Learn about crypto technology at these Dutch universities of applied sciences

Not so long ago, blockchain was primarily associated with crime and high energy consumption. But that doesn’t have to be the case, and the Amsterdam University of Applied Sciences and the Utrecht University of Applied Sciences have also recognized this. They will continue in the next school year her two blockchain-focused courses.

Dutch universities of applied sciences are positive about the blockchain

Dat, publisher Noordhoff writes in a blog article. The editor spoke to Pieter Leek, lecturer and minor blockchain coordinator at the Hogeschool van Amsterdam (HvA), Bernhard van der Biessen from the Hogeschool van Utrecht, and Maarten de Borst, co-author of the book Building digital trust. .

There’s a lot behind blockchain, and it’s spawning surprising projects,” says Leek. This is how students learn how to deal with budgets, because every transaction costs money. There is also a strong emphasis on privacy and ethics. Because every transaction is public, participants need to think about what to include on the blockchain and what not. The legal aspects are not neglected either.

HvA students are currently working on a system for linking festival tokens to the blockchain. The coins are purchased via an app. Some projects are so well set up that other students will continue them for the next six months, for example with a blockchain that can trace Wolle back to its origins. Each individual project lasts half a year.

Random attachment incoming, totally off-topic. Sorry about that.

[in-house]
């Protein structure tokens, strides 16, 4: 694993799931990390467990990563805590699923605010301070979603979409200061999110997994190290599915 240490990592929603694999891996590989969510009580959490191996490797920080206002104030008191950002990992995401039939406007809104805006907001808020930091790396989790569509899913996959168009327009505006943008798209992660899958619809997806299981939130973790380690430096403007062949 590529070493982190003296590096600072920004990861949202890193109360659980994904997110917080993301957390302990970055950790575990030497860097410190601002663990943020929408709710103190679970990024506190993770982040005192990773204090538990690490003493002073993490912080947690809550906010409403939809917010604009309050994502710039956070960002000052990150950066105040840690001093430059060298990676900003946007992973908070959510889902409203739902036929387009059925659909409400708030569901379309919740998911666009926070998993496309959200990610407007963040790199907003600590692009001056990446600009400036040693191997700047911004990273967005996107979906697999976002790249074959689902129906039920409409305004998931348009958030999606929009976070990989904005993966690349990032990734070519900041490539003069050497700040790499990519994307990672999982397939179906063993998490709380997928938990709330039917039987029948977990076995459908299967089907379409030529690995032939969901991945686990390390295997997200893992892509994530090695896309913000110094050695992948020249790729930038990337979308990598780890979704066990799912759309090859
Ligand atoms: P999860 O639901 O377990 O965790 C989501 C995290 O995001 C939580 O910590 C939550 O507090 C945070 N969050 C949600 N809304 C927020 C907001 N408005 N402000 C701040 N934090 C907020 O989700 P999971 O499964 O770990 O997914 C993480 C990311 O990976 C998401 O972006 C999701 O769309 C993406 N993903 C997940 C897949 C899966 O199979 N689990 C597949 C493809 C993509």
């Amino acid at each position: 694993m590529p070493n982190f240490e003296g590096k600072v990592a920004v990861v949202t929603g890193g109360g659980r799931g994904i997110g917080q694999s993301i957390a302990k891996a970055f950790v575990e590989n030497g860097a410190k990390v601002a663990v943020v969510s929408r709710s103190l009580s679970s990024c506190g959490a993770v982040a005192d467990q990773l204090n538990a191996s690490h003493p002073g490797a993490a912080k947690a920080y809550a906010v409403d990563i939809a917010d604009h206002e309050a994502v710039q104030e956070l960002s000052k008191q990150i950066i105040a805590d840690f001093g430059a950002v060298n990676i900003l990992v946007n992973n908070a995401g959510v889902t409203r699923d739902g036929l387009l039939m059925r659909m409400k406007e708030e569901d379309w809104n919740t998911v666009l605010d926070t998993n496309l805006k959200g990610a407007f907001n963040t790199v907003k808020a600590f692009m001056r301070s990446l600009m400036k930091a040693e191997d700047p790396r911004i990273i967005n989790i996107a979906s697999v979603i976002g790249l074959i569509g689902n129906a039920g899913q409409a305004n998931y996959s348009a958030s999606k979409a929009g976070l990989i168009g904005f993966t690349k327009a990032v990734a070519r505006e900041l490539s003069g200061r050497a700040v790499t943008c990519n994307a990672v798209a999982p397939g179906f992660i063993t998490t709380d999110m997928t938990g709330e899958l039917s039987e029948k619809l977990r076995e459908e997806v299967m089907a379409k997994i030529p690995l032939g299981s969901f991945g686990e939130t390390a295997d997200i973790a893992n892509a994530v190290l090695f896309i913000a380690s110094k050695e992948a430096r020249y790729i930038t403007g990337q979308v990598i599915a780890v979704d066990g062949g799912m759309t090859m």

Practical cryptotechnology projects in the real world

Hogeschool Utrecht (HU) takes a slightly different approach. Here, the projects of the minor are still of a practice-oriented nature, for which the university of applied sciences works together with companies such as Rabobank or Quantoz.

For example, there was a collaboration with Rijkswaterstaat on an identification system for materials. The nature of the customers immediately shows how important crypto and blockchain are today. The “surge of crime and high energy consumption” is unjustified, says van der Biessen.

Maarten de Borst is co-author of the book Digital Trust, which teachers can order free of charge. The authors also work with school environments. The contributions of the teachers will be considered in a next edition. The blockchain industry is evolving rapidly, so even as the authors wrote, there was a risk that some information would be out of date.

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